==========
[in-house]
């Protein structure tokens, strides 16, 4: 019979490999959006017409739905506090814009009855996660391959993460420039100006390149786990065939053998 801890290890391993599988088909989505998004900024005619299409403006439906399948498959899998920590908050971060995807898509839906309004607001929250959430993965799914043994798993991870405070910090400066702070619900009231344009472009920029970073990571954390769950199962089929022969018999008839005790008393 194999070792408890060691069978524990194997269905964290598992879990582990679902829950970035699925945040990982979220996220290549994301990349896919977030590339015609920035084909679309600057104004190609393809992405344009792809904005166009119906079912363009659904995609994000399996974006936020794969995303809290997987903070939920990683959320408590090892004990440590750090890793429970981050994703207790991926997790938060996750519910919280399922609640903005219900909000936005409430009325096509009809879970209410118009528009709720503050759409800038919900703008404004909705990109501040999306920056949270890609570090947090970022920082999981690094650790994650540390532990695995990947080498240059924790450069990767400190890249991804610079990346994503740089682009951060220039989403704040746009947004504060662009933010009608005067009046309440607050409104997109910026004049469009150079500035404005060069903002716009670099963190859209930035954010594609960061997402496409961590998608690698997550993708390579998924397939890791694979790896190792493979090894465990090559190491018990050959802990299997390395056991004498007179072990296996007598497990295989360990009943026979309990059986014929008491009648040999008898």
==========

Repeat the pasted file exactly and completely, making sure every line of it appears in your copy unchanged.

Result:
[in-house]
């Protein structure tokens, strides 16, 4: 019979490999959006017409739905506090814009009855996660391959993460420039100006390149786990065939053998 801890290890391993599988088909989505998004900024005619299409403006439906399948498959899998920590908050971060995807898509839906309004607001929250959430993965799914043994798993991870405070910090400066702070619900009231344009472009920029970073990571954390769950199962089929022969018999008839005790008393 194999070792408890060691069978524990194997269905964290598992879990582990679902829950970035699925945040990982979220996220290549994301990349896919977030590339015609920035084909679309600057104004190609393809992405344009792809904005166009119906079912363009659904995609994000399996974006936020794969995303809290997987903070939920990683959320408590090892004990440590750090890793429970981050994703207790991926997790938060996750519910919280399922609640903005219900909000936005409430009325096509009809879970209410118009528009709720503050759409800038919900703008404004909705990109501040999306920056949270890609570090947090970022920082999981690094650790994650540390532990695995990947080498240059924790450069990767400190890249991804610079990346994503740089682009951060220039989403704040746009947004504060662009933010009608005067009046309440607050409104997109910026004049469009150079500035404005060069903002716009670099963190859209930035954010594609960061997402496409961590998608690698997550993708390579998924397939890791694979790896190792493979090894465990090559190491018990050959802990299997390395056991004498007179072990296996007598497990295989360990009943026979309990059986014929008491009648040999008898």